1. The short questions in this revision application, transferred to the Tribunal and heard by us as an appeal, are as to whether- (a) Section 123 applies to the alleged recovery of certain gold biscuits with foreign markings from the Appellant; (b) if not, is there any evidence on record to justify the imposition of a penalty in a sum of Rs. 5,000/- under Section 74 of the Gold Control Act, 1968.
(a) on 12-2-1973, a party of Police Officers in Sirsa apprehended the Appellant and recovered on search two gold biscuits with foreign markings. The Police then prepared a recovery memo and also recorded his statement under Section 161 of the Cr. P.C.; (b) the Police officers who had participated in the search in the preparation of the recovery memo and in recording the Appellant's statement had not been examined in the proceedings instituted under the Gold Control Act, 1968 and the Customs Act, 1962; (c) nevertheless, it was the recovery memo recorded by the Police and the statement under Section 161 Cr. P.C. made by the Appellant that form the entire basis of the adjudication under the aforesaid Acts.
3. In the course of the hearing before us, Shri R.D. Jolly, the learned Advocate for the Appellant submitted inter alia, that- (a) the recovery having been affected by Police officer and not by an officer of the Customs or Gold Control, the ruling relating to the burden of proof in Section 123 is inapplicable; (b) a statement recorded under Sec. 161 of the Cr. P.C. is not evidence in the adjudication proceedings unless the contents are properly proved.
4. The learned Departmental Representative drew our attention to the order in adjudication as well as the order in appeal wherein it was stated that the Appellant did not desire to cross-examine the Police officers who had earlier recorded the recovery memo as well as the statement of the Appellant. According to him the statement made under Sec. 161 Cr. P.C. to the Police is to be read as evidence in the adjudication proceedings.
5. We have given our anxious consideration to the case and we find ourselves unable to agree with the contentions of the Departmental Representative.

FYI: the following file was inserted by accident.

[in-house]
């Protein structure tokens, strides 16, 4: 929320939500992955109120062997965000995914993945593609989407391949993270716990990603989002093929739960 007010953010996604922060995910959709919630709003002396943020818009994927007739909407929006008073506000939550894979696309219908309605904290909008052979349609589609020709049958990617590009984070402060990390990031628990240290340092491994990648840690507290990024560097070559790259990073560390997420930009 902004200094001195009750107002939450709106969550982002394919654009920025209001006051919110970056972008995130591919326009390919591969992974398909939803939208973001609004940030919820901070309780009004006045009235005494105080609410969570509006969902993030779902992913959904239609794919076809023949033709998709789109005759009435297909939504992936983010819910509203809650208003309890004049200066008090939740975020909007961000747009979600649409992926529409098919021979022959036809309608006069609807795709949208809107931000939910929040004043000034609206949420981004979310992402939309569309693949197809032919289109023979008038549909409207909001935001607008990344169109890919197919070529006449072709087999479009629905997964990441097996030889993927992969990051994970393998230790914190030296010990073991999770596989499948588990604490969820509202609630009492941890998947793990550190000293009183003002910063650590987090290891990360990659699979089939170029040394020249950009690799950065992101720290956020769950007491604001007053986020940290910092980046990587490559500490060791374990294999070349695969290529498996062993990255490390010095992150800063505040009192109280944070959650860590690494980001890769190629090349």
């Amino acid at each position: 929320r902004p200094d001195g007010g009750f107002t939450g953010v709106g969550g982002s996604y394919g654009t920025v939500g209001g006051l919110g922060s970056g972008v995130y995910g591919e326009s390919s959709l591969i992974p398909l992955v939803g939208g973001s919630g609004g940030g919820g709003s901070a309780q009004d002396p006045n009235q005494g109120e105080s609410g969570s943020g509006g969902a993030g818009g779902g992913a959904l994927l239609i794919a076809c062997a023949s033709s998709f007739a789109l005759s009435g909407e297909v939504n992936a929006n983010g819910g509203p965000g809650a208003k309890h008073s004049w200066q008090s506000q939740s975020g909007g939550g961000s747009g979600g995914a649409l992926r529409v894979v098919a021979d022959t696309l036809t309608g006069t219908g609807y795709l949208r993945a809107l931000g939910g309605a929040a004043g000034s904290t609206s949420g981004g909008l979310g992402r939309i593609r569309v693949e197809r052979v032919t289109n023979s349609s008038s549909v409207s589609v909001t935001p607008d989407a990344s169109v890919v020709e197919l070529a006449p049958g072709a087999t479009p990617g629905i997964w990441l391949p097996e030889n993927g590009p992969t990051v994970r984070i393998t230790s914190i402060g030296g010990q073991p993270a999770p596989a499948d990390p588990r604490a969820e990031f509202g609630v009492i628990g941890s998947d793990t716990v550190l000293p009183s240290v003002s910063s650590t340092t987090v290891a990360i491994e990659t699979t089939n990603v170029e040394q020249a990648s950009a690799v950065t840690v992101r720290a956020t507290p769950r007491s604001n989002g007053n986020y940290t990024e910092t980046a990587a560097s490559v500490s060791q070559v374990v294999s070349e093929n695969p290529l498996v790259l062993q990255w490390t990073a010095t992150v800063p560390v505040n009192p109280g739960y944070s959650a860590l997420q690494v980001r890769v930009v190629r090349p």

6. In terms of the relevant provisions of both the aforesaid enactments,- (a) it is an officer of Customs or any Gold Control Officer authorised in this behalf that is empowered to- (i) search suspected persons (Sec. 101 of the Customs Act and Sec.
59 of the Gold Control Act); (ii) examine any person during the course of any enquiry (Sec. 107 of the Customs Act and 64 of the Gold Control Act); (b) it is the "proper officer" as denned in Section 2(34) of the Customs Act that could seize any goods if he has reason to believe that they are liable to confiscation under the Customs Act and it is any Gold Control Officer who could likewise seize such gold in terms of the Gold Control Act. (Sec. 110 of the Customs Act and Sec. 66 of the Gold Control Act).
7. It is only when any goods specified in Clause (2) of Section 123 of the Customs Act, 1962, are seized under the Customs Act that the rule of evidence therein relating to burden of proof becomes applicable. A seizure under the Act cannot be effected by a person other than a proper officer as defined in the Act. Once, therefore, the seizure has been effected by the Police as in this case, and not by the proper officer, Section 123 becomes inapplicable since it was not a seizure under the Act in terms of the power specifically vested in the proper officer. In such a case, the burden, therefore, squarely rests on the Revenue to prove all the essential ingredients of the offence with which the Appellant in this case is charged.
8. Even if this were not so, in terms of Section 162 Cr.P.C. a statement recorded under Section 161 Cr. P.C. is neither to be signed nor to be used for any purpose, even at any enquiry or trial by a criminal court in respect of any offence under investigation by the Police, except to contradict a witness in the manner provided under Section 145 of the Indian Evidence Act In the premises, it is not evidence, ipso facto, even in a trial by a criminal court. Much less, can such statement or recovery memo by the Police be read into evidence in a proceeding under either the Customs Act or the Gold Control Act.
When it cannot be read as evidence in a proceeding in a criminal court, it can hardly form part of the evidence under the aforesaid enactments Once this was so, the seizure itself has not been proved and there is no question of the applicability of Section 123 of the Customs Act In any view therefore, the burden of proof rests squarely on the Revenue.
9. In view of the bar of the use of a statement recorded under Section 161 Cr. P.C. already discussed, it cannot be evidence in the adjudication proceedings.
10. In the circumstances, when neither the seizure nor the statement admittedly recorded by the Police have been brought on the record in the adjudication proceedings, it is futile to say that the Appellant did not ask for an opportunity to cross-examine the persons associated with either the recovery memo or the statement under Sec. 161 Cr. P.C.11. In the result, we allow the appeal and the penalty of Rs. 5000/- if already paid should be refunded to the Appellant.